When Emma Boettcher, a 27-year-old librarian from Chicago, knocked off “Jeopardy!” sensation James Holzhauer on Monday’s installment of the venerable answer-and-question show, it had to be considered one of the biggest upsets in the show’s history. Holzhauer had acquired an aura of apparent invincibility during his record-setting 32-game winning streak.
But The New York Times, which interviewed Boettcher after her stunning win but before Monday’s show aired, uncovered the backstory on her road to “Jeopardy!” success, revealing that her triumph had been years in the making.
Boettcher stopped Holzhauer just short of one of his main goals, topping Ken Jennings’ record of $2.52 million in “Jeopardy!” winnings, compiled during a 74-game run in 2004. Holzhauer had to settle for $2.46 million.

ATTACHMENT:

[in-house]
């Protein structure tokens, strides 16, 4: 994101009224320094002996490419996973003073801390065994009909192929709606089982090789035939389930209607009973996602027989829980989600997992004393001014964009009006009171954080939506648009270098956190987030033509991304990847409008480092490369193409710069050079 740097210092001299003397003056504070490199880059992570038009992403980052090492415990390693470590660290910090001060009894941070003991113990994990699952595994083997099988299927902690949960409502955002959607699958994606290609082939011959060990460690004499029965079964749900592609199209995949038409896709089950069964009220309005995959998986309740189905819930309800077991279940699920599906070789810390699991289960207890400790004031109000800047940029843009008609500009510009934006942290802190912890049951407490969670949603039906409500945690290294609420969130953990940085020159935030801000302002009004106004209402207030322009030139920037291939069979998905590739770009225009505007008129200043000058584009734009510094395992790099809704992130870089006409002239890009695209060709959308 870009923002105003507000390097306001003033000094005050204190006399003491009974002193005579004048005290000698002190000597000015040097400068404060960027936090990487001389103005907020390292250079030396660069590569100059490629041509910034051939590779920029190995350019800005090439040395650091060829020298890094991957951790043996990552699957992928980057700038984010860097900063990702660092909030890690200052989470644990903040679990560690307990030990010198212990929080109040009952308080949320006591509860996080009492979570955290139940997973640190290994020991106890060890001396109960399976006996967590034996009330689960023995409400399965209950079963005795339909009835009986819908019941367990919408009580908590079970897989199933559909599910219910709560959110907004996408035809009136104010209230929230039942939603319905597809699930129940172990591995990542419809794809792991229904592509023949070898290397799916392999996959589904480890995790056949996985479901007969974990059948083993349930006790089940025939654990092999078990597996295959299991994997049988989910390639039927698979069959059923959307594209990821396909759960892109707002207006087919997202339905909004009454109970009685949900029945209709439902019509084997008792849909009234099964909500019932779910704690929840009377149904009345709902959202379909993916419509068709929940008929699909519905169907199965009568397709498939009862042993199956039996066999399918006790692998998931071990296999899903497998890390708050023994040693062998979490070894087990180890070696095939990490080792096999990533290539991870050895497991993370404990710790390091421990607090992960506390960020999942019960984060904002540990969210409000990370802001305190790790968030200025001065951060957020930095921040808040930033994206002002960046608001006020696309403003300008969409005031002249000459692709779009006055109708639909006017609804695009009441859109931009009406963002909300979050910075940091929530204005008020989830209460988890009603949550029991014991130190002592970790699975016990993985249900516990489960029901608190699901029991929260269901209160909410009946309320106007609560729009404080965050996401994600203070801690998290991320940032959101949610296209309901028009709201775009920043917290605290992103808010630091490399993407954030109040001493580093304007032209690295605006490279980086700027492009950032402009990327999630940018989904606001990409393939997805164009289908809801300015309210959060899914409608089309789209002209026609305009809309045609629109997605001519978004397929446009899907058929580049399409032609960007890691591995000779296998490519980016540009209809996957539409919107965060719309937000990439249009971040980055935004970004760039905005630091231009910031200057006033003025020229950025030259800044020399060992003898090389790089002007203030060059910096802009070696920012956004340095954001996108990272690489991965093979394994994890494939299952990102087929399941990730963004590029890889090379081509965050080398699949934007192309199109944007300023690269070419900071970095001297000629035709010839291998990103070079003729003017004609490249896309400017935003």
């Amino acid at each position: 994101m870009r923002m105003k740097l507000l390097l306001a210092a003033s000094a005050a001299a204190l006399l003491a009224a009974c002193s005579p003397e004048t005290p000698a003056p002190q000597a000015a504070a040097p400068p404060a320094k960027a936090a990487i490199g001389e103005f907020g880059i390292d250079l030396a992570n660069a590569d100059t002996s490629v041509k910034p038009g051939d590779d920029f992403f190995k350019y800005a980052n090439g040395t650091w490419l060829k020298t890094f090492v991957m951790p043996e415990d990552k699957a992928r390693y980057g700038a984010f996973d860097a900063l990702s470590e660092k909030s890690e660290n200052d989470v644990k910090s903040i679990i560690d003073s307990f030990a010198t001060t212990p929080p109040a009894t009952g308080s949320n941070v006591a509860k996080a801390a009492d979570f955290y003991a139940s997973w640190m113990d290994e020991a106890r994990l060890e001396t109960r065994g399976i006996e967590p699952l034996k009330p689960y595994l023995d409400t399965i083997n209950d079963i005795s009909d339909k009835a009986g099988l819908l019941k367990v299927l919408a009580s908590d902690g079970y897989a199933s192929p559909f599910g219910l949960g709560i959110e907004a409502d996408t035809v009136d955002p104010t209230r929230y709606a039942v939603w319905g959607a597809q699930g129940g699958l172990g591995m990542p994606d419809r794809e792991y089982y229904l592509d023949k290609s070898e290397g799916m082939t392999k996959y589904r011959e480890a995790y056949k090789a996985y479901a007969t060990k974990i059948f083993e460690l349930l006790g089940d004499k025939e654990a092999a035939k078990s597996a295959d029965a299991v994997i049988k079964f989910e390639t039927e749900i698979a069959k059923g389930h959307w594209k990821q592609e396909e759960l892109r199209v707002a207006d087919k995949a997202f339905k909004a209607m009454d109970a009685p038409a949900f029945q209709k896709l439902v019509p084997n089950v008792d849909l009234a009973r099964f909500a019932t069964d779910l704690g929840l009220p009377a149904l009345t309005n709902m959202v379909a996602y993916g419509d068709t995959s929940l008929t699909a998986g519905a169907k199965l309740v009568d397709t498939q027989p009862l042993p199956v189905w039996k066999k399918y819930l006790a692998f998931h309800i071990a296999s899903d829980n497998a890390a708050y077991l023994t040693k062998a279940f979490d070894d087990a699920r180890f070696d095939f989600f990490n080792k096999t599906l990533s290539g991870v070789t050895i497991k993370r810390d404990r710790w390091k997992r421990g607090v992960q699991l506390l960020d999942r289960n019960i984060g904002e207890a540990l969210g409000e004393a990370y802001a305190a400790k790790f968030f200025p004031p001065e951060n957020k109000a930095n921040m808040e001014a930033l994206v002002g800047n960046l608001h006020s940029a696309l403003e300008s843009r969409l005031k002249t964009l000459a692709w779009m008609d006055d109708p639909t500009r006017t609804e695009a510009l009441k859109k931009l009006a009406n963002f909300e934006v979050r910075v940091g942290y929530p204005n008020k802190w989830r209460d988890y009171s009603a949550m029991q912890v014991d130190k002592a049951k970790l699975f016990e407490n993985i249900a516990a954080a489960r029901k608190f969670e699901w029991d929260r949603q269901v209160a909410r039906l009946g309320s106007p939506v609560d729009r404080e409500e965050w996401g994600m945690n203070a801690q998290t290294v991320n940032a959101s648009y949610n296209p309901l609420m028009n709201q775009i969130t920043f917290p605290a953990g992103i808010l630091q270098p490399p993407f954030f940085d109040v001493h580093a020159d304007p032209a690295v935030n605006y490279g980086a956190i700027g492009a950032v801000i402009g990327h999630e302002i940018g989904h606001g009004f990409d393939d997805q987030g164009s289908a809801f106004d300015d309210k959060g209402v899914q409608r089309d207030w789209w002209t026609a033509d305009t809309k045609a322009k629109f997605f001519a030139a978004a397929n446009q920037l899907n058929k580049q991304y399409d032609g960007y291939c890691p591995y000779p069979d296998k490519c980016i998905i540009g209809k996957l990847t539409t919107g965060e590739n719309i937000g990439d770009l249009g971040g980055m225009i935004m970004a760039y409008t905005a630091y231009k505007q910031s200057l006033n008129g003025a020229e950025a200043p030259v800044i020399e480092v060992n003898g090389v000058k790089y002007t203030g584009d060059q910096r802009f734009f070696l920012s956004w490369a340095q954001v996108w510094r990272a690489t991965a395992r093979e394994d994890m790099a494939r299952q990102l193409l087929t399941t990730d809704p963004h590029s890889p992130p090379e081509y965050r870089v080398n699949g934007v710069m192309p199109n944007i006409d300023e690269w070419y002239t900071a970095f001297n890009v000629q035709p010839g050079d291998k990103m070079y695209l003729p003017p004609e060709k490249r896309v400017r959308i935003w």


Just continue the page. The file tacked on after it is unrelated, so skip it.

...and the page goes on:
Boettcher had done her homework long before she arrived on the “Jeopardy!” set. She first auditioned for the show as a senior in high school, and wrote her master’s paper on the game show as an information science student at the University of North Carolina.
“In her 70-page final paper, Boettcher explored whether certain characteristics of a ‘Jeopardy!’ clue could predict its difficulty level,” The Times reports. “She said she wanted to determine if a computer could predict whether a clue was easy or difficult based on the words it was using or the length of the clue. In essence, she was asking if there was a material difference between a $200 clue and a $1,000 clue.”
We encourage readers to click on the link above to The Times to read the full article.
Here’s a clip of Monday’s final moments on the show, along with comments by both Holzhauer and Boettcher …